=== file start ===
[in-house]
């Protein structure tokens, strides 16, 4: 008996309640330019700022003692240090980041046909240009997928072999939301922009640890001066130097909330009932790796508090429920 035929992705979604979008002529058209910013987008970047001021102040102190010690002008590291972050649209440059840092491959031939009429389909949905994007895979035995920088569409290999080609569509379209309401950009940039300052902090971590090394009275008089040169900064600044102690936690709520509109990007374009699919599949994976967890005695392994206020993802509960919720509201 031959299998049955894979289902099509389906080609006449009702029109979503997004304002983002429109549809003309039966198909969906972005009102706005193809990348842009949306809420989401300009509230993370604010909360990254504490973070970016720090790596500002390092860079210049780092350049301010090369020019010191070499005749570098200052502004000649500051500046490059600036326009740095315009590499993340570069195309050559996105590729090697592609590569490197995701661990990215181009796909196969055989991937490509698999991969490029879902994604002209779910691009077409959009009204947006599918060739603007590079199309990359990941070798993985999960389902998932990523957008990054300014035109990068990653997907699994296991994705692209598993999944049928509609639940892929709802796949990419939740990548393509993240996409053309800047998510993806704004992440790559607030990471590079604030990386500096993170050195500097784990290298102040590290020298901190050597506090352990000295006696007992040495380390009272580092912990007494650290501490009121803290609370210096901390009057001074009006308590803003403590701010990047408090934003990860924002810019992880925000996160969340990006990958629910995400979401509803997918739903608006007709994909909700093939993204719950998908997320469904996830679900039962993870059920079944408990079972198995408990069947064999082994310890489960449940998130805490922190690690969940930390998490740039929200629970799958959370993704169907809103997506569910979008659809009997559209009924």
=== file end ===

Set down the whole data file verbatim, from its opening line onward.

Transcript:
[in-house]
């Protein structure tokens, strides 16, 4: 008996309640330019700022003692240090980041046909240009997928072999939301922009640890001066130097909330009932790796508090429920 035929992705979604979008002529058209910013987008970047001021102040102190010690002008590291972050649209440059840092491959031939009429389909949905994007895979035995920088569409290999080609569509379209309401950009940039300052902090971590090394009275008089040169900064600044102690936690709520509109990007374009699919599949994976967890005695392994206020993802509960919720509201 031959299998049955894979289902099509389906080609006449009702029109979503997004304002983002429109549809003309039966198909969906972005009102706005193809990348842009949306809420989401300009509230993370604010909360990254504490973070970016720090790596500002390092860079210049780092350049301010090369020019010191070499005749570098200052502004000649500051500046490059600036326009740095315009590499993340570069195309050559996105590729090697592609590569490197995701661990990215181009796909196969055989991937490509698999991969490029879902994604002209779910691009077409959009009204947006599918060739603007590079199309990359990941070798993985999960389902998932990523957008990054300014035109990068990653997907699994296991994705692209598993999944049928509609639940892929709802796949990419939740990548393509993240996409053309800047998510993806704004992440790559607030990471590079604030990386500096993170050195500097784990290298102040590290020298901190050597506090352990000295006696007992040495380390009272580092912990007494650290501490009121803290609370210096901390009057001074009006308590803003403590701010990047408090934003990860924002810019992880925000996160969340990006990958629910995400979401509803997918739903608006007709994909909700093939993204719950998908997320469904996830679900039962993870059920079944408990079972198995408990069947064999082994310890489960449940998130805490922190690690969940930390998490740039929200629970799958959370993704169907809103997506569910979008659809009997559209009924």